LOS ANGELES — It’s not like it was a burn-the-tape effort, but the Edmonton Oilers might be best served to just forget about what happened Saturday and get ready to resume their schedule Tuesday.
Just about everything — really, everything — went wrong in a 4-0 loss to the Los Angeles Kings as the Oilers ended a three-game trip with two defeats.
“They just played better than us,” winger Zach Hyman said.
Perfect summation, but there’s lots to expand on.
The penalty kill, which allowed two goals against the Anaheim Ducks a night earlier, surrendered the opening goal to Pierre-Luc Dubois 2:38 into the second period.
“That hasn’t been the case lately,” winger Warren Foegele said, “but you have to respect the other team as well.”
Just 49 seconds later, the Oilers allowed a two-on-one marker as Quinton Byfield found Trevor Lewis for an easy goal. The transition defence, much improved under coach Kris Knoblauch, was asleep on that one.
Quickly, the Oilers trailed by two.
“It’s tough to chase it against that team,” forward Ryan Nugent-Hopkins said.
Byfield then scored in the third period to solidify the outcome, which meant Stuart Skinner allowed three goals in a game for the first time since Dec. 22, a span of 12 starts. Byfield rounded out a three-point night by finding the empty net with 2:42 left in regulation.
Their offence, usually so strong, didn’t generate a ton against the Kings.
Edmonton’s best chances came on one shift when a fluttering puck of Leon Draisaitl’s stick hit the crossbar before Corey Perry was robbed by David Rittich’s right pad. Hyman also had a backdoor try.
“Had we buried a couple of those, the game’s totally different,” Foegele said. “We’ve seen that in this building before.
“Our last time here (on Dec. 30), we were down two and we came back and won. It just wasn’t ours tonight.”
“It makes it harder to win games when that happens.”
— Edmonton Oilers (@EdmontonOilers) February 11, 2024
Knoblauch felt it simply came down to an inability to capitalize. His players believed there was a bit more to it than that.
“We stuck with it and had chances. We just couldn’t find it,” Nugent-Hopkins said. “They’re not going to give you anything easy.”
“We had to make something happen out there,” Hyman said. “There wasn’t a lot of space.”
Adding to the offensive woes was the work of their regularly superb power play, which won them the Anaheim game thanks to Draisaitl’s third-period marker. It went 0-for-4 and generated little.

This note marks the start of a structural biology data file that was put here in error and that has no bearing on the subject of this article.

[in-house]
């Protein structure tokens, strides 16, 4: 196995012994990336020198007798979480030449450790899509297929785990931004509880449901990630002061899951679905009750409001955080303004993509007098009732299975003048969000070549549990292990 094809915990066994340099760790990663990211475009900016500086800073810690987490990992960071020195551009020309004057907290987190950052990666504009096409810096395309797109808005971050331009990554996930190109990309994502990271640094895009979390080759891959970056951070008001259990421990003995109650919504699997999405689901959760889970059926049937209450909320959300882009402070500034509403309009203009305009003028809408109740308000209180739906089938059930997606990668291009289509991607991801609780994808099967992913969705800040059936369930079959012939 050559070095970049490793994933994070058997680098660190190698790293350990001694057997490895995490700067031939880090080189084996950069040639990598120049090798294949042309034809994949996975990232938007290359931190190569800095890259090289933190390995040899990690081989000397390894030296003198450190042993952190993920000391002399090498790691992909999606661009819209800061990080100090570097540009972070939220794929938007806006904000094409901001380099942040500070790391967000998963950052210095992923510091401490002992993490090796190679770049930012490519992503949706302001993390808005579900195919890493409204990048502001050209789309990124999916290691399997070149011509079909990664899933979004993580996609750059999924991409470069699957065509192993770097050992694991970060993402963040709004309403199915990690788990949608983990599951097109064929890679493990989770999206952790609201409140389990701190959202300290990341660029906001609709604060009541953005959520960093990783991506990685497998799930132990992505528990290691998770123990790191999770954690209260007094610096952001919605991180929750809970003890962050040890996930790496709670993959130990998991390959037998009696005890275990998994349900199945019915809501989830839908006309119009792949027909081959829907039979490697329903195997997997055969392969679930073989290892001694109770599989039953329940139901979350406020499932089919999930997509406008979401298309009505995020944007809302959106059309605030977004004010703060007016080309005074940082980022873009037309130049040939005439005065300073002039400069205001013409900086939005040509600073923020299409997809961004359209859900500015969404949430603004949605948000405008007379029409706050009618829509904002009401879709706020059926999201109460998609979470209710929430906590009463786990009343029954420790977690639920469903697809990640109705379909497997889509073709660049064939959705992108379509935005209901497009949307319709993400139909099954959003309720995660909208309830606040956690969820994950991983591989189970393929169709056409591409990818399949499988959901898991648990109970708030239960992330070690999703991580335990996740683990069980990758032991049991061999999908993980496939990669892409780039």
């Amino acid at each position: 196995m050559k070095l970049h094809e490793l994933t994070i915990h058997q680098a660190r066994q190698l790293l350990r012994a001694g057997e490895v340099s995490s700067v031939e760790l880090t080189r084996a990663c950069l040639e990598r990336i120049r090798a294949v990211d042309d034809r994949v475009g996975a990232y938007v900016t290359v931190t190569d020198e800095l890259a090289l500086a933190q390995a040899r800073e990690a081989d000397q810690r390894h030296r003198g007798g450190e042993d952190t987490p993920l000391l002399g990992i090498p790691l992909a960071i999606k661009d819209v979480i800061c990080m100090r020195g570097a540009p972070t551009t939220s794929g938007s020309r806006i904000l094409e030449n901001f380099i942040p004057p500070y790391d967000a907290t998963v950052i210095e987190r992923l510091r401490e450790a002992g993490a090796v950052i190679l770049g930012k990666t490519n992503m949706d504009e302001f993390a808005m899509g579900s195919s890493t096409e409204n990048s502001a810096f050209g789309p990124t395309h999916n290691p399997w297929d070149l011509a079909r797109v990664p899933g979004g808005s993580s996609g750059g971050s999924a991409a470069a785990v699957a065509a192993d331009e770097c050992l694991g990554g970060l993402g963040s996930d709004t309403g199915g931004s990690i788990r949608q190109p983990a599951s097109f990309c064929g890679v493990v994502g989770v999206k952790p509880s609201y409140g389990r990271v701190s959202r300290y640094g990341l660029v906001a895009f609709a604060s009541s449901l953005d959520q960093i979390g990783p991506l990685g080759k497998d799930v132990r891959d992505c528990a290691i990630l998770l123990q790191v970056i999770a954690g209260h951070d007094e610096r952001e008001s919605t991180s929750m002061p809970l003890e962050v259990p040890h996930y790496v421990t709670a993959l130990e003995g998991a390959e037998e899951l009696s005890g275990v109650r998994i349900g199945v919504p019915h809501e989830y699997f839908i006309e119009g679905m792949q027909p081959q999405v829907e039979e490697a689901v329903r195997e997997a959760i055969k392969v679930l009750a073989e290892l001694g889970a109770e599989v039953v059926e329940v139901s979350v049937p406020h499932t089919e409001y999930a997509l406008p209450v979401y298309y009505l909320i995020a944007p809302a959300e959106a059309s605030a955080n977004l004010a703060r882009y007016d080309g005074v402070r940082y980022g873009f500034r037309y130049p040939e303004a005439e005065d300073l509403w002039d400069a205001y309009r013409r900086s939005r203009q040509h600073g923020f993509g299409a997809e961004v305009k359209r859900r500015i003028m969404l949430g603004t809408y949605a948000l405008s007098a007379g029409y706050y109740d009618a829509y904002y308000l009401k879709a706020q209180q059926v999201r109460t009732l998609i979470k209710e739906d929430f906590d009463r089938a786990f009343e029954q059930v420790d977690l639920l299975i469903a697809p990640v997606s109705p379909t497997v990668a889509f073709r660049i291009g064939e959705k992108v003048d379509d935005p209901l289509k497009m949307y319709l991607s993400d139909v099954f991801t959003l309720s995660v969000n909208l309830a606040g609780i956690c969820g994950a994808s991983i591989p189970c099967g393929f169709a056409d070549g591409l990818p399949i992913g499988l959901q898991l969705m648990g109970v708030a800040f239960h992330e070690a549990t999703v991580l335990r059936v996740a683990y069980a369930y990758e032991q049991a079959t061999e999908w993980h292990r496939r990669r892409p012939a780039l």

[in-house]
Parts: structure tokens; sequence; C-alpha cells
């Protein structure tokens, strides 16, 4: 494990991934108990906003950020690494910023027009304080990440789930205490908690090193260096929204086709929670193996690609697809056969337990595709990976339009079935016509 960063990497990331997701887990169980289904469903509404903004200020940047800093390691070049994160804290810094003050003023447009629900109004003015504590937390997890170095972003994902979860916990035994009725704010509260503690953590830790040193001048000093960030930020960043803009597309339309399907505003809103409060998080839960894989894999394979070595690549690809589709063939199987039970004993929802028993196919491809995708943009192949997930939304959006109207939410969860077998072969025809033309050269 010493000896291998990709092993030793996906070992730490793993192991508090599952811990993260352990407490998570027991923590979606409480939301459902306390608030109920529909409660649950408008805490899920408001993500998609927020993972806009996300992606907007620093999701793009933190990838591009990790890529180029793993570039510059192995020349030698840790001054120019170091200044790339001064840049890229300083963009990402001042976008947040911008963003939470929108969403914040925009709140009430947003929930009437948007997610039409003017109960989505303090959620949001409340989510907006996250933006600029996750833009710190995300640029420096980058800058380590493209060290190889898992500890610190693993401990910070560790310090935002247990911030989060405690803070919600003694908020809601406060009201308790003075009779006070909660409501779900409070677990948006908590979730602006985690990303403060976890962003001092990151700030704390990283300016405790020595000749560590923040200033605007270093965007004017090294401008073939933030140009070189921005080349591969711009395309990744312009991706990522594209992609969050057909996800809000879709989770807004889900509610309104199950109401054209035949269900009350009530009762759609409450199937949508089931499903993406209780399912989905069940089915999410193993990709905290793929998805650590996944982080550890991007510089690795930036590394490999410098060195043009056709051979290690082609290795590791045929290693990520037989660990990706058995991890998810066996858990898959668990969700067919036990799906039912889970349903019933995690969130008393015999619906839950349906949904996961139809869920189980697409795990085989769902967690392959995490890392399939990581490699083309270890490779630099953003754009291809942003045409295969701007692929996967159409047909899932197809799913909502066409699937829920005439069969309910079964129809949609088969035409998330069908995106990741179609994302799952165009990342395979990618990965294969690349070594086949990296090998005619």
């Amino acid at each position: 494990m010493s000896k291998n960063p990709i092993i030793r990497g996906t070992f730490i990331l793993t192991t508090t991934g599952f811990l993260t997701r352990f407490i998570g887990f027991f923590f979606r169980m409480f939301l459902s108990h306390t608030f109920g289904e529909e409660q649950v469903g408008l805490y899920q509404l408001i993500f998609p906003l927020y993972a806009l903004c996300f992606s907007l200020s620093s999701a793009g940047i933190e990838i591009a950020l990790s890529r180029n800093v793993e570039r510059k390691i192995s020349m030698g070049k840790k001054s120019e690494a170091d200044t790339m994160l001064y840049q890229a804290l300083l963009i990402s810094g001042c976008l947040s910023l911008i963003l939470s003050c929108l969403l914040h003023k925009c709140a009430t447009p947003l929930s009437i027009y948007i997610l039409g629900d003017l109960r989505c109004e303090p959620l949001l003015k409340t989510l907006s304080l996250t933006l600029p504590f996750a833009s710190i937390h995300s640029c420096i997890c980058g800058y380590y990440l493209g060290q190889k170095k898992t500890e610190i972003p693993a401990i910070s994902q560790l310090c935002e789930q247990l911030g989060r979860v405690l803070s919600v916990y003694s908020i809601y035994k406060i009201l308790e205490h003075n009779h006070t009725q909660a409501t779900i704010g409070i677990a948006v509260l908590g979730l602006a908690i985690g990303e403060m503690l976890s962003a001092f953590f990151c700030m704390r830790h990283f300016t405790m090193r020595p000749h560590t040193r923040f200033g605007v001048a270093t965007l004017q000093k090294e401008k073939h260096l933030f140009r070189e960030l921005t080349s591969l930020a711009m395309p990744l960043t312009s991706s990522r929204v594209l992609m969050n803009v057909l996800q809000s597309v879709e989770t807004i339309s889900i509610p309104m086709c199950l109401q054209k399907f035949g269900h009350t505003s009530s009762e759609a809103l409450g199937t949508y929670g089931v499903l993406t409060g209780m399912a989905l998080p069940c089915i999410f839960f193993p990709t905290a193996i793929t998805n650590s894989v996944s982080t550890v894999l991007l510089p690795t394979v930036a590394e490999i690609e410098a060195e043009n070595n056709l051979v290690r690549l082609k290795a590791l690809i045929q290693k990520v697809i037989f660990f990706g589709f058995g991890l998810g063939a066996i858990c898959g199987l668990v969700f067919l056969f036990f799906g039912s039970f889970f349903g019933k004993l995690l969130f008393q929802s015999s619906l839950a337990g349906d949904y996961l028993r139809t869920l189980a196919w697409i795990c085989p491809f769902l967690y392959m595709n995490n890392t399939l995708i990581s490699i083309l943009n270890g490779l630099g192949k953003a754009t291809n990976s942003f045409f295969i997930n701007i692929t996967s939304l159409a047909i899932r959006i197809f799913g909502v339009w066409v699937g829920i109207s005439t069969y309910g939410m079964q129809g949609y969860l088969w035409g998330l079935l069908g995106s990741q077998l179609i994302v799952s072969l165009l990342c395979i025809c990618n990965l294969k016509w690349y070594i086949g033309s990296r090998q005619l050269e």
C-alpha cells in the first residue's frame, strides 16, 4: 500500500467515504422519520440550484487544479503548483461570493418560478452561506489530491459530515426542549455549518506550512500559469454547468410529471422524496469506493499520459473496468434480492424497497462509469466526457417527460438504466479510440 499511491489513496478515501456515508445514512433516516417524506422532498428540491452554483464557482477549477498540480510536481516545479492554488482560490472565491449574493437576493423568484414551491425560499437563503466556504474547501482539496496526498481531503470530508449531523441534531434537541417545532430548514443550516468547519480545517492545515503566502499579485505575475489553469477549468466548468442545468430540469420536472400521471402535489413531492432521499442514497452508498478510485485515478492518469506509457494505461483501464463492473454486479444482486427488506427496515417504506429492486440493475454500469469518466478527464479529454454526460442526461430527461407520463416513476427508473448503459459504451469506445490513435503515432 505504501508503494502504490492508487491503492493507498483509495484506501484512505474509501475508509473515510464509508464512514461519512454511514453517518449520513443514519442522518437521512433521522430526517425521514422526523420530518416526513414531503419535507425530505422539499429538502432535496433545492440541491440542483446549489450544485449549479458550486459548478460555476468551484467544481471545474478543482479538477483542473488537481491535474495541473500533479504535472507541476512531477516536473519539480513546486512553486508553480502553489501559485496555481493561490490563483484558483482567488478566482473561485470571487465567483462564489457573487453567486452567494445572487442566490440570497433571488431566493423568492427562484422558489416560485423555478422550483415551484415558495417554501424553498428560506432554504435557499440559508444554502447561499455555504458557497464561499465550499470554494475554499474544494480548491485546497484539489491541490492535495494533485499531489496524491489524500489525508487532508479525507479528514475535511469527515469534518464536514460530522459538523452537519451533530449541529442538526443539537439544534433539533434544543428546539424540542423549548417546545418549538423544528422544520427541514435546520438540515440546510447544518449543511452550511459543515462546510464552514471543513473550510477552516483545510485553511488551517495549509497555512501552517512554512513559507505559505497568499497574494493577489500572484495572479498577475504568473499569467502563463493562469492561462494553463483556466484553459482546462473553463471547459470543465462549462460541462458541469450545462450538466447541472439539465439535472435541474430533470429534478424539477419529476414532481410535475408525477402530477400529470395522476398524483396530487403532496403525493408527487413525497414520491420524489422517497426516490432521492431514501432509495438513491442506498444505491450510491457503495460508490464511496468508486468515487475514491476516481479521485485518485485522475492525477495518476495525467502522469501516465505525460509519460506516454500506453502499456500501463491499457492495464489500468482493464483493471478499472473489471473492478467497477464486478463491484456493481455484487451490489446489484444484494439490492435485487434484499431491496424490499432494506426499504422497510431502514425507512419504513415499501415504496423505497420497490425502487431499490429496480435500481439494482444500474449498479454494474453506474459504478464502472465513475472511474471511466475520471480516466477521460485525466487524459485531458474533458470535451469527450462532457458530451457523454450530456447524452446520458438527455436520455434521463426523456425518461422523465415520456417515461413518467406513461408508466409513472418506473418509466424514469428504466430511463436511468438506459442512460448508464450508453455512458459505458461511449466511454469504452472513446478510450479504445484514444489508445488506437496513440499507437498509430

It was just the second time all season the Oilers were shut out.
“We could have played a better game,” Nugent-Hopkins said. “But if we capitalize on the power play, the game probably takes a different shape.”
Should haves, could haves and would haves.
Truthfully, it never really seemed like the Oilers had a chance to win this one, despite what the players and coach said. The Kings, playing under interim coach Jim Hiller for the first time, were the much superior squad — as Hyman said.
“I thought we played better as the game went on, but ultimately it just didn’t go our way,” Knoblauch said.
It hasn’t gone their way in two of the three games since coming out of the bye week when they were riding a 16-game winning streak.
It appears the break came at the worst time.
“When you’re going like that, it’s not ideal. But that’s the way it is. You can’t control it,” Nugent-Hopkins said. “I actually thought we played solid against Vegas, and last night (in Anaheim) we battled.”
Maybe so, but pucks that were going in before the week off aren’t now. The Oilers scored just one goal in their two losses — a two-on-zero, short-handed rush where Draisaitl set up Connor McDavid in Vegas.
It’s not as if the Oilers were firing on all cylinders in their last few games of January, but it seems like their good fortune has been halted.
The chances missed midway through Saturday’s game were an example of that.
“It’s weird how the hockey world works,” Foegele said. “Probably on that streak, a couple of those goals would have went in. Today was just one of those games where you just couldn’t get one in.”
“Tonight, it was probably a game that we were finding ways to win during that streak,” Knoblauch added, “and tonight it just wasn’t enough.”
Despite dropping two of the three games on their road trip, the Oilers have still won 17 of their last 19 contests and 25 of their last 30. They’re 27-8 under Knoblauch.
That’s still an unbelievable run, one that’s vaulted them to three points clear of the Kings for third place in the Pacific Division with a game in hand. That’s an incredible accomplishment after their dreadful start. There’s no reason to hit the panic button.
The Oilers are back at it when they host Detroit on Tuesday before heading back on the road for another three-game swing.
All that’s left to do is put this game — and their near-record-tying streak — behind them and get back to their winning ways.
“We’re going to have to find it again here,” Nugent-Hopkins said. “There are no excuses. We have to get the second half rolling.”
(Top photo of the Oilers’ Leon Draisaitl battling with the Kings’ Pierre-Luc Dubois for the puck in the second period Saturday: Jayne Kamin-Oncea / USA Today)